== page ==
Hess J.E.,University of Wyoming | Hess J.E.,Hayden Wing Associates LLC | Beck J.L.,University of Wyoming
Wildlife Society Bulletin | Year: 2012

Wyoming big sagebrush (Artemisia tridentata wyomingensis) treatments are often implemented to improve breeding habitat for greater sage-grouse (Centrocercus urophasianus), a species of considerable conservation concern. In 2008 and 2009, we measured vegetation structure available to sage-grouse for breeding at 19 sites that were prescribed burned during 1990-1999 and 2000-2006, 6 sites that were mowed during 2000-2006, and 25 paired, untreated reference sites in the Bighorn Basin of north-central Wyoming, USA We compared minimum guidelines for canopy cover and height of Wyoming big sagebrush and perennial grass in arid greater sage-grouse breeding habitat (Connelly et al. 2000b) to measurements at our sampling sites. Sagebrush canopy cover and height at reference sites met the minimum guidelines. Sagebrush canopy cover at burned and mowed sites did not meet the minimum guideline, except for sites mowed on aridic soilsmeasured during 2009. Burned and mowed (3 of 4 cases) sagebrush did not meet minimum height for breeding up to 19 yr and 9 yr post-treatment, respectively. Perennial grass canopy cover and height met the minimum guidelines for breeding habitat at reference, burned, and mowed sites. Burning increased grass canopy cover, but not height, compared to reference sites in 2 of 8 instances. Because burning, but not mowing, infrequently enhanced grass cover, but not height, and sagebrush structure was reduced by both practices for long periods, managers should consider how treatments may negatively affect Wyoming big sagebrush communities for sage-grouse and consider other practices, including continued nontreatment and improved livestock grazing, to increase grass cover and height. © © 2012 The Wildlife Society.

Webb S.L.,Hayden Wing Associates LLC | Dzialak M.R.,Hayden Wing Associates LLC | Wondzell J.J.,Hayden Wing Associates LLC | Harju S.M.,Hayden Wing Associates LLC | And 2 more authors.
Population Ecology | Year: 2011

Animal populations are becoming increasingly exposed to human activity as human populations expand and demand for energy resources (e. g., coal, oil and natural gas) increases. We initiated this study to document survival and cause-specific mortality patterns of female Rocky Mountain elk (Cervus elaphus) exposed to increasing levels of human activity. We fitted 184 females with VHF or GPS collars over 4 years and used the Kaplan-Meier survival estimator to calculate annual survival rates. We used multinomial logistic regression to assess differences in cause-specific mortality and generalized linear mixed models to determine how probability of survival was structured during hunting season; both analyses examined a suite of 5 covariates (i. e., age, year, extent of space use, cover, and human footprint) as potentially influencing cause-specific mortality and survival probability. Annual probability of survival averaged 0.8 (±0.02 SE) over 4 years but averaged 0.91 (±0.03 SE) when harvest mortality was excluded, which was the most significant source of mortality in most years (x̃=0.13±0.02 SE). We found no difference between cause-specific mortality sources relative to elk that survived during the hunting season (χ102= 5.79, P = 0.832). The probability of a female surviving during hunting season was negatively influenced by age, year, extent of space use, cover, and human footprint. We found evidence that human activity may have influenced annual rates of natural survival (i. e., exclusive of hunting mortality) and probability of survival during the hunting season. We note that this study occurred largely on privately owned and managed residential and ranch land and focused on female elk; we acknowledge that survival rate and cause-specific patterns of mortality may vary as a function of land ownership (private vs. public), demographic status, and management and harvest practices. While temporal and spatial scales of 1 week may be sufficient to describe patterns of direct mortality during hunting season, broad temporal or spatial scale analyses may be needed to address natural mortality during other seasons. © 2011 The Author(s).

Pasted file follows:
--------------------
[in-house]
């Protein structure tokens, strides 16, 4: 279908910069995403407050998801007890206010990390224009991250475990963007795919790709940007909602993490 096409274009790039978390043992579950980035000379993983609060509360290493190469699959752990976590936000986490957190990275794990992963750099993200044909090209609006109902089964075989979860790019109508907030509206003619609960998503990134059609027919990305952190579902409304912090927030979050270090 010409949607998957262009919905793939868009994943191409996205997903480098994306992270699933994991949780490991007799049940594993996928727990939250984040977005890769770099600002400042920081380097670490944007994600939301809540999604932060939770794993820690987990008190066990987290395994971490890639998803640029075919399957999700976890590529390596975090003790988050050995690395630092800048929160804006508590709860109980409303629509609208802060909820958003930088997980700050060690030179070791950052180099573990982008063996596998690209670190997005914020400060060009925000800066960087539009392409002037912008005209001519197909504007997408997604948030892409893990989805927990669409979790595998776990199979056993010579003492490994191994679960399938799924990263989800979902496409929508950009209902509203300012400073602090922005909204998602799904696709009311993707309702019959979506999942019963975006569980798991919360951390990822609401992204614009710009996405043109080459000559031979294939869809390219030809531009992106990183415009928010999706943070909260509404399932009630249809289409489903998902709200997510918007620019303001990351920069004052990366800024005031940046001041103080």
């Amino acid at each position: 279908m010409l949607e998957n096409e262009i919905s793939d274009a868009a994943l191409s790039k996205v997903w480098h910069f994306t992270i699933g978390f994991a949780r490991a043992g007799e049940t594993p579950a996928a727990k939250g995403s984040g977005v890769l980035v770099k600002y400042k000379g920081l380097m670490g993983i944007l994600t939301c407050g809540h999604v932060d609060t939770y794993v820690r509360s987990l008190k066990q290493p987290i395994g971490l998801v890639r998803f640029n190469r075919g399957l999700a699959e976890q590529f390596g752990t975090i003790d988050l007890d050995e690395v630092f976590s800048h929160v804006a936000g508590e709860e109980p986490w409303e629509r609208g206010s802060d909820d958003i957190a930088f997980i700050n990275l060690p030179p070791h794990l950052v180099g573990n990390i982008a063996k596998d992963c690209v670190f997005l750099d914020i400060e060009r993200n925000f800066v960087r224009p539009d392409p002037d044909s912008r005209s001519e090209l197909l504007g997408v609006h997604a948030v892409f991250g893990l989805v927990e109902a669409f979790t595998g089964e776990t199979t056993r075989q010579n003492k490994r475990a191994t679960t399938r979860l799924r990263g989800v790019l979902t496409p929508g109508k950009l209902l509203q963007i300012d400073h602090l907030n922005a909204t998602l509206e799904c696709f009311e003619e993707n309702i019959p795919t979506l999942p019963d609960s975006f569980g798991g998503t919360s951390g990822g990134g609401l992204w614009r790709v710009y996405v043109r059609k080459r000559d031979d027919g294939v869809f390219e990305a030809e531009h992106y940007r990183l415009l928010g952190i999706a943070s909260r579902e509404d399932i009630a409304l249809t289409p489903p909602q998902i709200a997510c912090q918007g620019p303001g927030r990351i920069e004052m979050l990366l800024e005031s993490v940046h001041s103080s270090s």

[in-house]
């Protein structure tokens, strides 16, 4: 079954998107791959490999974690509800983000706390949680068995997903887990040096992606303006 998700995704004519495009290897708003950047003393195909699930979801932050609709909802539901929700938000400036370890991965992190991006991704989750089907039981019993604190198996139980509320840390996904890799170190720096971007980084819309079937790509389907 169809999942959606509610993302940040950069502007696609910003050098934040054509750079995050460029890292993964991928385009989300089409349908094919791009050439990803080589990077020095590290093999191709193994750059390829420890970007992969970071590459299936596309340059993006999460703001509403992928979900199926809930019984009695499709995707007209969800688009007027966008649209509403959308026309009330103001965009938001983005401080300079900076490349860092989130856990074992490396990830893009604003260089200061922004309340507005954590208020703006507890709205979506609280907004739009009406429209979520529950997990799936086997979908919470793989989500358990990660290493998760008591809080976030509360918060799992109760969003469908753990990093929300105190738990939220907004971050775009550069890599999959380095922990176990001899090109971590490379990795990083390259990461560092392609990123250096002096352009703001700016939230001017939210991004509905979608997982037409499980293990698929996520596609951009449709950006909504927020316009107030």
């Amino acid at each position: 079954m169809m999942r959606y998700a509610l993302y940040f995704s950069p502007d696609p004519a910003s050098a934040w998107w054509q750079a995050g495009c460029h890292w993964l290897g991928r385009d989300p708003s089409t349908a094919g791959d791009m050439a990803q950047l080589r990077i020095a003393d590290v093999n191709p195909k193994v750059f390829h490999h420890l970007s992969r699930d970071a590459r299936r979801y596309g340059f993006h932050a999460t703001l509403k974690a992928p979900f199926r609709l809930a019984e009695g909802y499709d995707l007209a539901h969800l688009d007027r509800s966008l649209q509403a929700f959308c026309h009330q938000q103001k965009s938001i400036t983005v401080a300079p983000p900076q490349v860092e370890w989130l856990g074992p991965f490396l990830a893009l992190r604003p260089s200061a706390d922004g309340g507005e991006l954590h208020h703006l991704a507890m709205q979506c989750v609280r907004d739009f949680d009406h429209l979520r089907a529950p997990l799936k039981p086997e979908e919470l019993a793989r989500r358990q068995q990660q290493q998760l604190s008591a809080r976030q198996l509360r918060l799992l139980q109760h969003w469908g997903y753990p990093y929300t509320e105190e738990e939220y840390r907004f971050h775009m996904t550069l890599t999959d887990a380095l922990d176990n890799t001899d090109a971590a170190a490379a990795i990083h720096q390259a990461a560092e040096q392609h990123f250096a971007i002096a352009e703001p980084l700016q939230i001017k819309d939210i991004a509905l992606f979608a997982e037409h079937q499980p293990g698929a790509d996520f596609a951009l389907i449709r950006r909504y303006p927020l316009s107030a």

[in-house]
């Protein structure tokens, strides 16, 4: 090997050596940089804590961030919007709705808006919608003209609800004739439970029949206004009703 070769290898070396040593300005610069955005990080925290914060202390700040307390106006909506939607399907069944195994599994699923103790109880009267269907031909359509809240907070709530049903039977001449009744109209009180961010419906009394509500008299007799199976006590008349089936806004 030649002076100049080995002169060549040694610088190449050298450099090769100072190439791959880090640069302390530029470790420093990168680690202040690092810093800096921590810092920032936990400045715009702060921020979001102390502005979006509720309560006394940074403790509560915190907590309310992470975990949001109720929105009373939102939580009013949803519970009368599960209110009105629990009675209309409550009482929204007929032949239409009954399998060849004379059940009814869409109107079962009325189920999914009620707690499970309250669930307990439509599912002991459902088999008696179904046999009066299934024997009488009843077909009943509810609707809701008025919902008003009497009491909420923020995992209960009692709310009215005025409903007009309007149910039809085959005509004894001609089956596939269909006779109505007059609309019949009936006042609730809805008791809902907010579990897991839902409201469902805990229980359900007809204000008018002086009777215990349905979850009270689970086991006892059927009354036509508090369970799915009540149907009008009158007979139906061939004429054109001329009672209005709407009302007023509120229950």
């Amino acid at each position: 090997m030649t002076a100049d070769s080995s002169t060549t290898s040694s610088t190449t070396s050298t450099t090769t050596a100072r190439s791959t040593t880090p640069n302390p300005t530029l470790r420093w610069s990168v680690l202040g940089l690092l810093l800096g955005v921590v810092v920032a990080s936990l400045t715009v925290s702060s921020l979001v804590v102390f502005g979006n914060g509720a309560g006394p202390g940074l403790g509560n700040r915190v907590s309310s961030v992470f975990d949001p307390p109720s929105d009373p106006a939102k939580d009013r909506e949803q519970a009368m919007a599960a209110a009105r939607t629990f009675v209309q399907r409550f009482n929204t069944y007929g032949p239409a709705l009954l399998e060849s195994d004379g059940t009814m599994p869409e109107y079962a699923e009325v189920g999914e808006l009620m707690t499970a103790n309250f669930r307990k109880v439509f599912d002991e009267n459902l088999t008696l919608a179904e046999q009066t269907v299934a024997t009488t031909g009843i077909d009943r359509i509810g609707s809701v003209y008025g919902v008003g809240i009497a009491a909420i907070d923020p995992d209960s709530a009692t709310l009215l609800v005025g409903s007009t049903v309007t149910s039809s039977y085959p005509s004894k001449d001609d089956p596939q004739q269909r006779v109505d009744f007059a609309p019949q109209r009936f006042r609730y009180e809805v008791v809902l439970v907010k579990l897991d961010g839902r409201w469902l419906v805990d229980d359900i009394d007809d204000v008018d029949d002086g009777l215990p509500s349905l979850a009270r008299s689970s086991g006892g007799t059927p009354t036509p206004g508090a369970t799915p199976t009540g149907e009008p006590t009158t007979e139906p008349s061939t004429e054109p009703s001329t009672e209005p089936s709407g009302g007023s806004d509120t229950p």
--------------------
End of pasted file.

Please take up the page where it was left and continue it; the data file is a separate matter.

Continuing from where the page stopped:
Dzialak M.R.,Hayden Wing Associates LLC | Harju S.M.,Hayden Wing Associates LLC | Osborn R.G.,Hayden Wing Associates LLC | Wondzell J.J.,Hayden Wing Associates LLC | And 3 more authors.
PLoS ONE | Year: 2011

Background: Conserving animal populations in places where human activity is increasing is an ongoing challenge in many parts of the world. We investigated how human activity interacted with maternal status and individual variation in behavior to affect reliability of spatially-explicit models intended to guide conservation of critical ungulate calving resources. We studied Rocky Mountain elk (Cervus elaphus) that occupy a region where 2900 natural gas wells have been drilled. Methodology/Principal Findings: We present novel applications of generalized additive modeling to predict maternal status based on movement, and of random-effects resource selection models to provide population and individual-based inference on the effects of maternal status and human activity. We used a 2×2 factorial design (treatment vs. control) that included elk that were either parturient or non-parturient and in areas either with or without industrial development. Generalized additive models predicted maternal status (parturiency) correctly 93% of the time based on movement. Human activity played a larger role than maternal status in shaping resource use; elk showed strong spatiotemporal patterns of selection or avoidance and marked individual variation in developed areas, but no such pattern in undeveloped areas. This difference had direct consequences for landscape-level conservation planning. When relative probability of use was calculated across the study area, there was disparity throughout 72-88% of the landscape in terms of where conservation intervention should be prioritized depending on whether models were based on behavior in developed areas or undeveloped areas. Model validation showed that models based on behavior in developed areas had poor predictive accuracy, whereas the model based on behavior in undeveloped areas had high predictive accuracy. Conclusions/Significance: By directly testing for differences between developed and undeveloped areas, and by modeling resource selection in a random-effects framework that provided individual-based inference, we conclude that: 1) amplified selection or avoidance behavior and individual variation, as responses to increasing human activity, complicate conservation planning in multiple-use landscapes, and 2) resource selection behavior in places where human activity is predictable or less dynamic may provide a more reliable basis from which to prioritize conservation action. © 2011 Dzialak et al.